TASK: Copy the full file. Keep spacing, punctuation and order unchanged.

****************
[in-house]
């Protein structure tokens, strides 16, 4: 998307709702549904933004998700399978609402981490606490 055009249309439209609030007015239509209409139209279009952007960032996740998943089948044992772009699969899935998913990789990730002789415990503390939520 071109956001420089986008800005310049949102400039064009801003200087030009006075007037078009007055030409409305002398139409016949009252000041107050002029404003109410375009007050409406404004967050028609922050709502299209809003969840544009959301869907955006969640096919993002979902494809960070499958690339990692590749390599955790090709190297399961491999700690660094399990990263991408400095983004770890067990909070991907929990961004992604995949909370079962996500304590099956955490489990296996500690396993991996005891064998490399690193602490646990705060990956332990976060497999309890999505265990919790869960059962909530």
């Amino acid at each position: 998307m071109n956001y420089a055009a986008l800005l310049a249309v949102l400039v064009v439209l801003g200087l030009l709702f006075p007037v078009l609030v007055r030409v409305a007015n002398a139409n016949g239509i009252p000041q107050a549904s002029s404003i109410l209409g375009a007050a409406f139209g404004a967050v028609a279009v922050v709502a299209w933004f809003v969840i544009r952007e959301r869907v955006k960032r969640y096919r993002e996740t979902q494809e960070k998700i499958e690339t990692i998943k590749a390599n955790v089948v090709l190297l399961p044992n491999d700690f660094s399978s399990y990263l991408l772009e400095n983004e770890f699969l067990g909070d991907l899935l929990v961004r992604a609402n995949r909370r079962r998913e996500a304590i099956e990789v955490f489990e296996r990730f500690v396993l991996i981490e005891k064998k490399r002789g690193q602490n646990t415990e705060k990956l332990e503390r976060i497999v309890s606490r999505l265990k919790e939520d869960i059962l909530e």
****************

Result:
[in-house]
């Protein structure tokens, strides 16, 4: 998307709702549904933004998700399978609402981490606490 055009249309439209609030007015239509209409139209279009952007960032996740998943089948044992772009699969899935998913990789990730002789415990503390939520 071109956001420089986008800005310049949102400039064009801003200087030009006075007037078009007055030409409305002398139409016949009252000041107050002029404003109410375009007050409406404004967050028609922050709502299209809003969840544009959301869907955006969640096919993002979902494809960070499958690339990692590749390599955790090709190297399961491999700690660094399990990263991408400095983004770890067990909070991907929990961004992604995949909370079962996500304590099956955490489990296996500690396993991996005891064998490399690193602490646990705060990956332990976060497999309890999505265990919790869960059962909530």
């Amino acid at each position: 998307m071109n956001y420089a055009a986008l800005l310049a249309v949102l400039v064009v439209l801003g200087l030009l709702f006075p007037v078009l609030v007055r030409v409305a007015n002398a139409n016949g239509i009252p000041q107050a549904s002029s404003i109410l209409g375009a007050a409406f139209g404004a967050v028609a279009v922050v709502a299209w933004f809003v969840i544009r952007e959301r869907v955006k960032r969640y096919r993002e996740t979902q494809e960070k998700i499958e690339t990692i998943k590749a390599n955790v089948v090709l190297l399961p044992n491999d700690f660094s399978s399990y990263l991408l772009e400095n983004e770890f699969l067990g909070d991907l899935l929990v961004r992604a609402n995949r909370r079962r998913e996500a304590i099956e990789v955490f489990e296996r990730f500690v396993l991996i981490e005891k064998k490399r002789g690193q602490n646990t415990e705060k990956l332990e503390r976060i497999v309890s606490r999505l265990k919790e939520d869960i059962l909530e």